50+ year-old serial entrepreneur, David Wolfe is only interested in building a company with "a soul." David is the CEO and founder of Leesa, one of the world's fastest growing companies. And this CEO is not satisfied with simply disrupting the mattress industry, David is also shaking up corporate social responsibility with an industry-leading initiative (the Leesa One-Ten program donates one mattress for every ten mattresses the company sells). All this from a company that is well, about the age most early-stage companies are still searching for a business model or pivoting their product.
As an experienced entrepreneur David decided with Leesa that he was not going to wait until some yet-to-be-determined date in the future, to turn his attention as CEO to giving back to the community and creating company culture.
"There's a huge difference between starting a business when you are 23 and starting one when you are 53. I've done both. In your 20's the focus is on wealth creation. It's all about "me." It's not that young founders don't care, it's just that many of them seem to be checking off a box in their hectic lives when they give back, whether its of their time or their money. I've always felt it's important that "giving" to those who need is just what you do. So with Leesa with did just that. If you wait until you are established and successful, it has less meaning and it doesn't become part of your company DNA."--David Wolfe
I caught up with David in New York City, on the eve of the opening of Leesa's first Dream Gallery in SoHo.
How did you convince your partners / investors to get behind Leesa's One-Ten Program?
My co-founder and my founding management team share my dream to build a company that measures its success as much by our impact on the world as we do by our revenue and profit. I think its fair to say that my co-founder's natural instinct was to wait until we could "afford" to do the things we are doing but as soon as I said "that's just the point. If you wait then you aren't building a company with a purpose."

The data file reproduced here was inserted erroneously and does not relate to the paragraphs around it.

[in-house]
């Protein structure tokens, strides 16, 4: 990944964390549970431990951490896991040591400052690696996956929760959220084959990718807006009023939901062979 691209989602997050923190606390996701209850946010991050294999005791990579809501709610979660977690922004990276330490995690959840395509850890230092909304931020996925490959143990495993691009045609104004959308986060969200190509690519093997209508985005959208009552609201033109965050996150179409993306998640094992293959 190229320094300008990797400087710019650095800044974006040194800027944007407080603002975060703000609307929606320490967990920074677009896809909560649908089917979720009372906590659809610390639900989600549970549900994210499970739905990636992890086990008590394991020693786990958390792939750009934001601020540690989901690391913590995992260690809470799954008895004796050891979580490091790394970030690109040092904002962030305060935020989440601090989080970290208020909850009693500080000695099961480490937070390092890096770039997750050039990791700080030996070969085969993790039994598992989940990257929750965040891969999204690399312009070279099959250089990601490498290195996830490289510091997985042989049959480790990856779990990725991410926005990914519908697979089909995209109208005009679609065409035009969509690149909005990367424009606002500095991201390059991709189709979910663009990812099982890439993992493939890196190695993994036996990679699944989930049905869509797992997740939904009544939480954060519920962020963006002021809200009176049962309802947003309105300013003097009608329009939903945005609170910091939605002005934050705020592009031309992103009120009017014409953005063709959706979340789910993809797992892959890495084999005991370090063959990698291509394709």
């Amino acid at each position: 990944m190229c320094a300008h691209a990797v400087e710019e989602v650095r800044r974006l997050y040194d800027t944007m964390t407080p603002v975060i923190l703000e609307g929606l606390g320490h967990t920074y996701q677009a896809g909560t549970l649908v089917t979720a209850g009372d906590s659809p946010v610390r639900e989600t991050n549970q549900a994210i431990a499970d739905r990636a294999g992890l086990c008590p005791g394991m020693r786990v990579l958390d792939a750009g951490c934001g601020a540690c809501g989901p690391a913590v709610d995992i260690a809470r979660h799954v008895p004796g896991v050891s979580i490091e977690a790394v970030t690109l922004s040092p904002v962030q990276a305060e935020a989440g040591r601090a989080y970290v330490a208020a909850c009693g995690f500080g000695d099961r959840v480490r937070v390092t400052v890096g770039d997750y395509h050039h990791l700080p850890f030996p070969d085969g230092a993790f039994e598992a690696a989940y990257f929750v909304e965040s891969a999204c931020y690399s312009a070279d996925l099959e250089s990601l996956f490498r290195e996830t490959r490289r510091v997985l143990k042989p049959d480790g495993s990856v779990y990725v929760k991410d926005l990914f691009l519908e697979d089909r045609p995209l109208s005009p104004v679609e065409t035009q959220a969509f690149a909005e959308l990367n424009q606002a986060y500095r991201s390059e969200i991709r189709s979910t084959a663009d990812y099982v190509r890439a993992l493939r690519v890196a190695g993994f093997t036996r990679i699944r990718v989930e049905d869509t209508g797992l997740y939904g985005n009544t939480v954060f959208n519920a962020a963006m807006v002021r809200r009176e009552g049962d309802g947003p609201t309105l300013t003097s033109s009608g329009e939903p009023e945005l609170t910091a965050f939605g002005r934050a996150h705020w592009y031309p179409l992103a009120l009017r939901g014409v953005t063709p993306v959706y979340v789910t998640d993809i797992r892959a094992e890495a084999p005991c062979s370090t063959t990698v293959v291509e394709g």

I didn't realize how powerful this could be until our second major donation, to the Bowery Mission in New York City. A big team from Leesa came up from Virginia Beach with a truck full of mattresses and it was a life changing moment for us all. It was at that moment I realized that homelessness doesn't discriminate.
When we raised some external capital from TitleCard, I'm certain that one of the appeals was our social impact. Tyler Tysdal the CEO of TitleCard came to our Bowery Mission gifting event (and subsequently led Leesa's gifting event at the Denver Rescue Mission). Tyler stood with his young son on his shoulders almost in tears as he said how proud he was to be part of the work we are doing.
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